We understand better what motivates these twelve great European clubs …
The announcement of the creation of a Super League, led by twelve permanent clubs – six English, three Spanish and three Italians – and intended to compete with the Champions League, had the effect of a bomb in the microcosm of the round balloon. Many personalities have come out of their reserve to defend the values of football and a historical model based on meritocracy.
However, it suffices to take a closer look at the economic situation of these twelve slingers to understand their motivations for building a closed league, of which they would be the guarantors. In its edition of this Tuesday, the Gazzetta dello Sport takes stock of the debts of the formations engaged in this new competitions.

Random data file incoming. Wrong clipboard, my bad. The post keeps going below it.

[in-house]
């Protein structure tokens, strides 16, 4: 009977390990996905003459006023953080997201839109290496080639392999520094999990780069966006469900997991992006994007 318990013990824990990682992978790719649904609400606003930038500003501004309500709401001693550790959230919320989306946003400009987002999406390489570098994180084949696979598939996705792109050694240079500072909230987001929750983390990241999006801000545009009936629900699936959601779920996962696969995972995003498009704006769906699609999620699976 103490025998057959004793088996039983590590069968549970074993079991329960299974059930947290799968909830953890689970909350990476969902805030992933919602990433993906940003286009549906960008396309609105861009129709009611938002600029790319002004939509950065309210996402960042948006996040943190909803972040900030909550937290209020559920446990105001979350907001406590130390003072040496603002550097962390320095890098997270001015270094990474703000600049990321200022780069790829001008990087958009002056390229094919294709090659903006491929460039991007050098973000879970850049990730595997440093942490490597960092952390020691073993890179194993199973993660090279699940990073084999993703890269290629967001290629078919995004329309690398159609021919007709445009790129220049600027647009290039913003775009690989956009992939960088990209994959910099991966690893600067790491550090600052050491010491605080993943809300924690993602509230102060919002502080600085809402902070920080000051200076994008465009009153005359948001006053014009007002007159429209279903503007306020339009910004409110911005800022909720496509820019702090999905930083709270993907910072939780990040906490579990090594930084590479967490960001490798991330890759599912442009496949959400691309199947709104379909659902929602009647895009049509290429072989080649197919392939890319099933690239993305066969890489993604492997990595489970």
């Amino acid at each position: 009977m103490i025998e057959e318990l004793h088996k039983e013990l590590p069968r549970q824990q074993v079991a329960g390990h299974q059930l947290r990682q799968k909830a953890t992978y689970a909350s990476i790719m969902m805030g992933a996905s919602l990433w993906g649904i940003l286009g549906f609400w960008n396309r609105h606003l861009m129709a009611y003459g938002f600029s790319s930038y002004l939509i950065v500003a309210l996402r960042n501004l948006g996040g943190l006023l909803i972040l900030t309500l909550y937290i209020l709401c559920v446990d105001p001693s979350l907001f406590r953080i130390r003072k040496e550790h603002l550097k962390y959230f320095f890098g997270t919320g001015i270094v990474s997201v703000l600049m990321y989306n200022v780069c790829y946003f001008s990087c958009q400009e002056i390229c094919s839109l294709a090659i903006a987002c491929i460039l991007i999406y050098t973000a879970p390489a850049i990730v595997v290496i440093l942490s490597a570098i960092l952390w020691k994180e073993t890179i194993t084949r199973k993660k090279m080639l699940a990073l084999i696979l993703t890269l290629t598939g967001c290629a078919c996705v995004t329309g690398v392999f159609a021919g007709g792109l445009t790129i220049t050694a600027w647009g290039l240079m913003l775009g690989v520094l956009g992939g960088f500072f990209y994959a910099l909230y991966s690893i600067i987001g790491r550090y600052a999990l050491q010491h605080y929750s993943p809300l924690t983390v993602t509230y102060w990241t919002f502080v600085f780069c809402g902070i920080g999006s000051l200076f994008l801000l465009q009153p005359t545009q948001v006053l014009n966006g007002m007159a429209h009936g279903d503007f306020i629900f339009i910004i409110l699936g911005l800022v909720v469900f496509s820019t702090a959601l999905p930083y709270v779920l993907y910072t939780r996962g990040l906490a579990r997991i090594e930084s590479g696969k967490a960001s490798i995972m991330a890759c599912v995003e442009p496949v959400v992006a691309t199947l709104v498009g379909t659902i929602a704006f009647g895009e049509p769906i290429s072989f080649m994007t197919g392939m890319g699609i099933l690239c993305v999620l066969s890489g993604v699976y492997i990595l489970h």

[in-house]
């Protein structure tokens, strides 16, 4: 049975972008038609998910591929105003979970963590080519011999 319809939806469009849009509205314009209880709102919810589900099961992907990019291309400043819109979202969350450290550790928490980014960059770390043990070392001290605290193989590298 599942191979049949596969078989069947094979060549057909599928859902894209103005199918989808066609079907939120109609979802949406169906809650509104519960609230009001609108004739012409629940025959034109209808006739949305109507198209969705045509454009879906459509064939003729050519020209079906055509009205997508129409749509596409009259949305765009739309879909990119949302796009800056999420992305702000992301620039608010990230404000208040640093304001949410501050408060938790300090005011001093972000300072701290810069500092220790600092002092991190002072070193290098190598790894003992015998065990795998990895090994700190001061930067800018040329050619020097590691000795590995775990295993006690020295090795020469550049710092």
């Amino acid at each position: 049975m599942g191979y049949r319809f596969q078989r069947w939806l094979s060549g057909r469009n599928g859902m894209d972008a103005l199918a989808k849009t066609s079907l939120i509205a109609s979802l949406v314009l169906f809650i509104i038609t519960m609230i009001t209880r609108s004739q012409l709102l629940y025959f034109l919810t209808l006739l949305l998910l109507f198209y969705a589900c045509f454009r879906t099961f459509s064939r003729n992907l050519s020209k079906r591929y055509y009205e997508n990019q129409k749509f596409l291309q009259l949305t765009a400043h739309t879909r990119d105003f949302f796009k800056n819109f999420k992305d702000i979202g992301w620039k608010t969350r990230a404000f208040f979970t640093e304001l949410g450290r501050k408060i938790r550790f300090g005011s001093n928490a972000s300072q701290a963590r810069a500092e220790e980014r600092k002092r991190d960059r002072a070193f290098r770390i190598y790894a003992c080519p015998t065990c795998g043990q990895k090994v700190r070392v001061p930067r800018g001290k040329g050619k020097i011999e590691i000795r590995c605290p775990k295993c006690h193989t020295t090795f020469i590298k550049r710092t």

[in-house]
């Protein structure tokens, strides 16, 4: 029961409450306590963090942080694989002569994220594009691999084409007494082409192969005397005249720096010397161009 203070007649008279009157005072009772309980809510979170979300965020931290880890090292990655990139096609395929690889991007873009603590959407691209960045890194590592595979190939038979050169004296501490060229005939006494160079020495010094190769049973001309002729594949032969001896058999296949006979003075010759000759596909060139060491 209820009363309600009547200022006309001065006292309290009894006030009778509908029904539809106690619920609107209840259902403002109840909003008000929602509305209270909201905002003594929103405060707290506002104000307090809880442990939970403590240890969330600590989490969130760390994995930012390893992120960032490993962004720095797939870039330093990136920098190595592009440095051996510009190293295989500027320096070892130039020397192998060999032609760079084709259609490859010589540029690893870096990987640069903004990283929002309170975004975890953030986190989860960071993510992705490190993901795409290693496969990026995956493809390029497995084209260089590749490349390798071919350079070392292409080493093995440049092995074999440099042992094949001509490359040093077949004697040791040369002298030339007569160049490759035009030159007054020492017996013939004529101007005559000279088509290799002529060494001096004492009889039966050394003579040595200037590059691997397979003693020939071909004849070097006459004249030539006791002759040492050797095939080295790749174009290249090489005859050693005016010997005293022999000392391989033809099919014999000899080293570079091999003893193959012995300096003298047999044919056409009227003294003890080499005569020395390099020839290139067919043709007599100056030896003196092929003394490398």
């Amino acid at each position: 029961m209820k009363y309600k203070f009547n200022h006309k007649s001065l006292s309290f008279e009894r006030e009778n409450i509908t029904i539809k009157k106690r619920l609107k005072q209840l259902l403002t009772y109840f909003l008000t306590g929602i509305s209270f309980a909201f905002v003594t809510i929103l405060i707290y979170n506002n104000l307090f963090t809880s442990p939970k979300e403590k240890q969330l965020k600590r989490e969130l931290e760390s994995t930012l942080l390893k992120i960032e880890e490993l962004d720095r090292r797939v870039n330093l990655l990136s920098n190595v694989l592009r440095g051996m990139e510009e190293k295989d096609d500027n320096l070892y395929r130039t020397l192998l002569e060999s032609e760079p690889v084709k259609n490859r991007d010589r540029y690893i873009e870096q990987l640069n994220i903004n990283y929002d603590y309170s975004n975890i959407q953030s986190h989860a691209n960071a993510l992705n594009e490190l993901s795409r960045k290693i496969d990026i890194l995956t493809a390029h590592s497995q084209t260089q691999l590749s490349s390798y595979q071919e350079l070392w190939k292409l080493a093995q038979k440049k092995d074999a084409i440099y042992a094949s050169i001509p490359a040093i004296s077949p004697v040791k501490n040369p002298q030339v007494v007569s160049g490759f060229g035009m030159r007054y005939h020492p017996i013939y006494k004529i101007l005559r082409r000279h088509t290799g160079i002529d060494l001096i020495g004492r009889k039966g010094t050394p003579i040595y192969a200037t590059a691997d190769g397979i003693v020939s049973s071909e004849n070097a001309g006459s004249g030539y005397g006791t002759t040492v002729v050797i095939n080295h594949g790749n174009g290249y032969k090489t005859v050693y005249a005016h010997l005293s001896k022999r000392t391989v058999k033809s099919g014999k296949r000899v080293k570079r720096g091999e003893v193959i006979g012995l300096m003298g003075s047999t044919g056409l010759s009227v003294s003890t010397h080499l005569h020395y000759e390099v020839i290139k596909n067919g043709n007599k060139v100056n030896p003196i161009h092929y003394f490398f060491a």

Chelsea, Tottenham and Barca surpass billion mark
Thus, according to the transalpine media, the FC Barcelona and the Real Madrid must respectively face a debt of 1.173 billion and 901 million euros. Across the Channel, Chelsea posts record debt of 1.510 billion euros, closely followed by Tottenham (1.28 billion). In Italy, the observation is hardly more glorious on the side of theInter Milan (630.1 million) and the Juventus Turin (458 million) in particular.
– GuillaumeMP (@Guillaumemp) April 20, 2021
A financial abyss that could be partially offset by the 3.5 billion euros to be shared between the founding clubs via the Super League, or around 350 million euros each. By way of comparison, Real Madrid and others have garnered around 90 million euros on average in UEFA bonuses to date for their performance this season. The calculation is therefore quickly done …